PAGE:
JetBlue has filed an official complaint with the U.S. Department of Transportation over the Dutch government’s plans to reduce noise pollution around Amsterdam Schiphol Airport by drastically cutting the number of flights allowed to take off and land at the country’s hub airport.
In its complaint, JetBlue says the ‘draconian and unfair’ policy will see its total ‘elimination’ from Amsterdam’s air travel market after less than a year of operating flights to the Netherlands.
JetBlue had to fight to acquire slots at Schiphol Airport and previously threatened legal action before the Dutch regulator relented and released two pairs of slots, allowing JetBlue to launch flights from New York JFK and Boston.
The inaugural JetBlue service to Amsterdam from New York JFK took off on August 29, while the Boston followed followed less than a month later on September 20.
The Dutch slot coordinator has so far only released takeoff and landing rights to JetBlue up until the end of March 2024, and at that point, JetBlue now fears the slots will be permanently withdrawn due to the government’s ‘aggressive’ noise reduction plans.
Lawyers acting on behalf of the airline claim the ‘experimental’ plan violates the Open Skies agreement between the United States and European Union and wants the DOT to take ‘targeted and impactful countermeasures’.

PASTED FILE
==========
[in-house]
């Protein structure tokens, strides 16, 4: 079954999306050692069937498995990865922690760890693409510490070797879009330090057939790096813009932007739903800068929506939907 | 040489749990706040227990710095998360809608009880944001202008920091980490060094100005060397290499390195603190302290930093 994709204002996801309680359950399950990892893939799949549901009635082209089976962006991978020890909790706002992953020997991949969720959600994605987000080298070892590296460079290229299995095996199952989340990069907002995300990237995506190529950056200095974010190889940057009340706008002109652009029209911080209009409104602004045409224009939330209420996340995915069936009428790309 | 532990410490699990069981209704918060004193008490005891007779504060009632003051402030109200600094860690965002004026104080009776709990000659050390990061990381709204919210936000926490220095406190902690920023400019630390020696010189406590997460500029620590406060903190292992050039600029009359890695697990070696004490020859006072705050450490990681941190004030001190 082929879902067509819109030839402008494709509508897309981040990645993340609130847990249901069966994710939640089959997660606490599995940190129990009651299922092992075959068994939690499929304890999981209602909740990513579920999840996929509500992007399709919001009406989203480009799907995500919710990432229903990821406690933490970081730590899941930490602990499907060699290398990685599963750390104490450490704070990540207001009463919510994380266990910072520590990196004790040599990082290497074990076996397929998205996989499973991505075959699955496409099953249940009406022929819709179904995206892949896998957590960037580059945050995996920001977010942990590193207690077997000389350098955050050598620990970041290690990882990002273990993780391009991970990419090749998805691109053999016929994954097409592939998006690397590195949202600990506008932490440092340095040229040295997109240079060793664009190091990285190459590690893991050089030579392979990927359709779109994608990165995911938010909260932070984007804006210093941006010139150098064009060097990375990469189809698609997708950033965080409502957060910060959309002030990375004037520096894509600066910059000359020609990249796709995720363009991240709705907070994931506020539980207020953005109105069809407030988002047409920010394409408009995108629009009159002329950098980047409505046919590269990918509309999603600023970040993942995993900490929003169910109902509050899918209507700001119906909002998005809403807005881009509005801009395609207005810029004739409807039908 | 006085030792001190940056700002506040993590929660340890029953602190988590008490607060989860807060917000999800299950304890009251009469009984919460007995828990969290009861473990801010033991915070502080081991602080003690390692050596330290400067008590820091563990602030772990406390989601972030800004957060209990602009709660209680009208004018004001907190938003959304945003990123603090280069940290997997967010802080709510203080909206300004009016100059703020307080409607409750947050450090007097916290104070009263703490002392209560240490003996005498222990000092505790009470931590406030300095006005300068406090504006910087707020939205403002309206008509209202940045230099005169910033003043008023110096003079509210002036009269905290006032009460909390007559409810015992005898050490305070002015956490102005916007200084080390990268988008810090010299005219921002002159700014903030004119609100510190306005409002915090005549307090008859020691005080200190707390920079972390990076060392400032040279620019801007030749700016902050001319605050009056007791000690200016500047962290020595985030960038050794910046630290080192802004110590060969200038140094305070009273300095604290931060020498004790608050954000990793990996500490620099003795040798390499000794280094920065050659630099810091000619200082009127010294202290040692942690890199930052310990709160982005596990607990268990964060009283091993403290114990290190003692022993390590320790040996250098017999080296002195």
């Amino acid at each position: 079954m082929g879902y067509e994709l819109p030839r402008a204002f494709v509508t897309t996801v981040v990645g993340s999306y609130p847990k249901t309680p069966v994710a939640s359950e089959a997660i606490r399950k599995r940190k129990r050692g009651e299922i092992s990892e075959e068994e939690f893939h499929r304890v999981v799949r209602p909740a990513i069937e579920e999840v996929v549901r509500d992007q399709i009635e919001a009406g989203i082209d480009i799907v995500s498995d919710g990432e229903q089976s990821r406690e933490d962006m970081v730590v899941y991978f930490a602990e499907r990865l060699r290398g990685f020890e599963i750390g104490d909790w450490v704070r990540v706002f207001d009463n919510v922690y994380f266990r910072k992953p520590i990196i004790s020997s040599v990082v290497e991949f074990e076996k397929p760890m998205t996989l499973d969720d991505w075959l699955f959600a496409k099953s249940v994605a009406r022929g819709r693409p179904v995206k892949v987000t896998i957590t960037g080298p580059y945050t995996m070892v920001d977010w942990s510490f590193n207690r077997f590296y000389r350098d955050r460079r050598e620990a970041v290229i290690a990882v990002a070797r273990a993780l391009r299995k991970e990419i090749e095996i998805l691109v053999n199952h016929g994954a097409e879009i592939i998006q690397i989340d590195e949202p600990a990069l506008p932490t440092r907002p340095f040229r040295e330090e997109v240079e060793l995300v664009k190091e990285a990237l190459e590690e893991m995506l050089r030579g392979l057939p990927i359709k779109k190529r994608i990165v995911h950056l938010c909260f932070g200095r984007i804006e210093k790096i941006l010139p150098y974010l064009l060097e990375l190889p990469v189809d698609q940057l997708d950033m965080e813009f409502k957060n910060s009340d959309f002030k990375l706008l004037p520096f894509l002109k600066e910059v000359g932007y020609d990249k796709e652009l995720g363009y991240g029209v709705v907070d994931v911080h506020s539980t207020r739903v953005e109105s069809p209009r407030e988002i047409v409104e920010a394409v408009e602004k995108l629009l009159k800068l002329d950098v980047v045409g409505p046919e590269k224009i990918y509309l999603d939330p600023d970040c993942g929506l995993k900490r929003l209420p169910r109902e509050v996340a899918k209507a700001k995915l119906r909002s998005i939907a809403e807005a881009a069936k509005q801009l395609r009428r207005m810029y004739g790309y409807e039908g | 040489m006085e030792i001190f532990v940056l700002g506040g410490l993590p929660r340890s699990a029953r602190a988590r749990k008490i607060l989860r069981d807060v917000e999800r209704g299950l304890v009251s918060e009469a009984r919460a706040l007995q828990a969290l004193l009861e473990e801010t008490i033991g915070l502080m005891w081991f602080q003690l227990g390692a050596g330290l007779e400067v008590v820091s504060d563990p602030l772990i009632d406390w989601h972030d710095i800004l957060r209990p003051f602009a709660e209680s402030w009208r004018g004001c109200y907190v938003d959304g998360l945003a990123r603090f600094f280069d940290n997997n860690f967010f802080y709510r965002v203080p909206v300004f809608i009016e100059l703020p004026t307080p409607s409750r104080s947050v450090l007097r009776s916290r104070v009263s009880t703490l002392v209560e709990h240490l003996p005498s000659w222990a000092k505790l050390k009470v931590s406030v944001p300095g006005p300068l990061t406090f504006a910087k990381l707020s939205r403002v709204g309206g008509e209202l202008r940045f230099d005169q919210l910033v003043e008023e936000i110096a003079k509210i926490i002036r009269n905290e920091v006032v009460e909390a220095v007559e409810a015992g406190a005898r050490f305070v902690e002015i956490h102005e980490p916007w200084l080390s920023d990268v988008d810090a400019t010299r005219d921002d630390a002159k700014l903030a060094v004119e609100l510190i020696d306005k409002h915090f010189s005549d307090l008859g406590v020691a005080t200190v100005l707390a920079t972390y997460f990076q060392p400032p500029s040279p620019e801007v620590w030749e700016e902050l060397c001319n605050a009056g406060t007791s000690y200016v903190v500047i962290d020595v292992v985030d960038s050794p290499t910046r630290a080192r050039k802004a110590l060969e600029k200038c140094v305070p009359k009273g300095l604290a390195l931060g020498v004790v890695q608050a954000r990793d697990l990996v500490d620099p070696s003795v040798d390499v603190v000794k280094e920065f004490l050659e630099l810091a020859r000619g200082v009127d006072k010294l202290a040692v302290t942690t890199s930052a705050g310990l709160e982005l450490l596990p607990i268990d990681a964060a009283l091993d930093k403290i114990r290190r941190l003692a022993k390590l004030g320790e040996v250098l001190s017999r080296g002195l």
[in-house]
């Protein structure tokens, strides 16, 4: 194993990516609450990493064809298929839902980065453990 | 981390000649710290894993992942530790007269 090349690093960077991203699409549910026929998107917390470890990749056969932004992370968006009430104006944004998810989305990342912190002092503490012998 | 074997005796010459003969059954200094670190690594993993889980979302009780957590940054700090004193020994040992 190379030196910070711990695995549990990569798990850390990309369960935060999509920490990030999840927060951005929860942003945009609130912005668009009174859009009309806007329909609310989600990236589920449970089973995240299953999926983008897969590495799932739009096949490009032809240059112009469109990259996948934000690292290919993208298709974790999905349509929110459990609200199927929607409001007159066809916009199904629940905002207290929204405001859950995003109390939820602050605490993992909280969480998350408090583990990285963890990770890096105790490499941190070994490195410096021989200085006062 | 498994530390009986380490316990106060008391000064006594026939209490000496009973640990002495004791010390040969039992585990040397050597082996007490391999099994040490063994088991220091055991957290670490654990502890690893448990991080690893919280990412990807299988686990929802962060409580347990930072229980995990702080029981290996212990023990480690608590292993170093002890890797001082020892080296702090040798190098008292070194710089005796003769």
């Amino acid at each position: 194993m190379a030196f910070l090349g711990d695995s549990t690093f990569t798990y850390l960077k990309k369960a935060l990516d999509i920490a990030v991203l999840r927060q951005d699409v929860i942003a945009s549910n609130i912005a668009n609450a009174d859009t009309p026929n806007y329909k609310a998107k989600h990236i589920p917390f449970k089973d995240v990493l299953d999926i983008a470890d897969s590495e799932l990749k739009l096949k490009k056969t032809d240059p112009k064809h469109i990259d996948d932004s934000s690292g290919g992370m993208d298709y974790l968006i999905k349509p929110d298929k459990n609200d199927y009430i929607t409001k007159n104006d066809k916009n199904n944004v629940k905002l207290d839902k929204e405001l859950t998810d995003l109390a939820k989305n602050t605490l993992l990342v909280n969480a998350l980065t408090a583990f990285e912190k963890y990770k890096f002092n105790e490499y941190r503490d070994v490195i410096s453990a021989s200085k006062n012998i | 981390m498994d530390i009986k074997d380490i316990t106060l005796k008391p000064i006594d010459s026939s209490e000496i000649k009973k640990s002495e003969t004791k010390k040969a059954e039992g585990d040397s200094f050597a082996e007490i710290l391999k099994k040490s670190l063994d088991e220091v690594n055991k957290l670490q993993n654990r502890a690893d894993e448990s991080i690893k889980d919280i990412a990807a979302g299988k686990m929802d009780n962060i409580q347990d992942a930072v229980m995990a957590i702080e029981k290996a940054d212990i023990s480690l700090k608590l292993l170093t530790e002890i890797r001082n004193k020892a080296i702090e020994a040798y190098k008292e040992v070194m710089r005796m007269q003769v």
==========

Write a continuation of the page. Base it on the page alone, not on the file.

“Ejecting a U.S. carrier from the U.S.-Amsterdam air services market by failing to make any slots available for the upcoming scheduling season is a clear denial of an opportunity to compete,” the complaint alleges.
“For the better part of a year, the Dutch Government has utterly failed to provide any – much less a credible – explanation to either JetBlue or the Department for how new entrant access to AMS will be assured once the airport’s annual capacity is reduced to the levels called for under the Experimental Regulation.”
JetBlue has urged the DOT to take ‘immediate action’ as the airline is already selling tickets for Summer 2024 flights despite the fact that it might not have any slots to operate the services to Amsterdam.
The Dutch government’s plan is to impose a cap of 46,000 flight movements per year starting next summer, which is an 8% reduction to the existing cap at Schiphol Airport. By next winter, however, the cap could be reduced by a full 10% to just 452,000 flight movements per year.
Local airlines and industry associations have attempted to sue over the plans, but an Appeals Court recently handed an important victory to the government. Dutch flag carrier KLM says the government should focus on restricting older, noisier aircraft and restricting early morning flights rather than imposing arbitrary cuts.
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